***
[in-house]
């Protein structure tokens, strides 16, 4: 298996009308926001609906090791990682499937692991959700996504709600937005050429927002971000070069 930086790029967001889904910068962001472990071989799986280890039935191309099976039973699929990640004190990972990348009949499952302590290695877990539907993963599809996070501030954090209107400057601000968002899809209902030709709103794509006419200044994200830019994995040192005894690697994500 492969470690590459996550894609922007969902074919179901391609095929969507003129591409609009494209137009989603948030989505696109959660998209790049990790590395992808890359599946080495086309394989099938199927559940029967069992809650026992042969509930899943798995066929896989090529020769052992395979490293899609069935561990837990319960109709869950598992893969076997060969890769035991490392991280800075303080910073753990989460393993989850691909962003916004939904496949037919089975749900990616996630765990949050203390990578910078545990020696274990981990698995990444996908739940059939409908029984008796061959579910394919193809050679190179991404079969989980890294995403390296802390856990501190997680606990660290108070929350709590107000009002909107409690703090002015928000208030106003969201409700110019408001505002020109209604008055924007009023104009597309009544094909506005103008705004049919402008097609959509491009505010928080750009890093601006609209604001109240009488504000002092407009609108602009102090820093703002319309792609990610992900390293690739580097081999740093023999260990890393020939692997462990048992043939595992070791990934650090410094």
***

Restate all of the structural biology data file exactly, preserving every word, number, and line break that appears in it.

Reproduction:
[in-house]
């Protein structure tokens, strides 16, 4: 298996009308926001609906090791990682499937692991959700996504709600937005050429927002971000070069 930086790029967001889904910068962001472990071989799986280890039935191309099976039973699929990640004190990972990348009949499952302590290695877990539907993963599809996070501030954090209107400057601000968002899809209902030709709103794509006419200044994200830019994995040192005894690697994500 492969470690590459996550894609922007969902074919179901391609095929969507003129591409609009494209137009989603948030989505696109959660998209790049990790590395992808890359599946080495086309394989099938199927559940029967069992809650026992042969509930899943798995066929896989090529020769052992395979490293899609069935561990837990319960109709869950598992893969076997060969890769035991490392991280800075303080910073753990989460393993989850691909962003916004939904496949037919089975749900990616996630765990949050203390990578910078545990020696274990981990698995990444996908739940059939409908029984008796061959579910394919193809050679190179991404079969989980890294995403390296802390856990501190997680606990660290108070929350709590107000009002909107409690703090002015928000208030106003969201409700110019408001505002020109209604008055924007009023104009597309009544094909506005103008705004049919402008097609959509491009505010928080750009890093601006609209604001109240009488504000002092407009609108602009102090820093703002319309792609990610992900390293690739580097081999740093023999260990890393020939692997462990048992043939595992070791990934650090410094």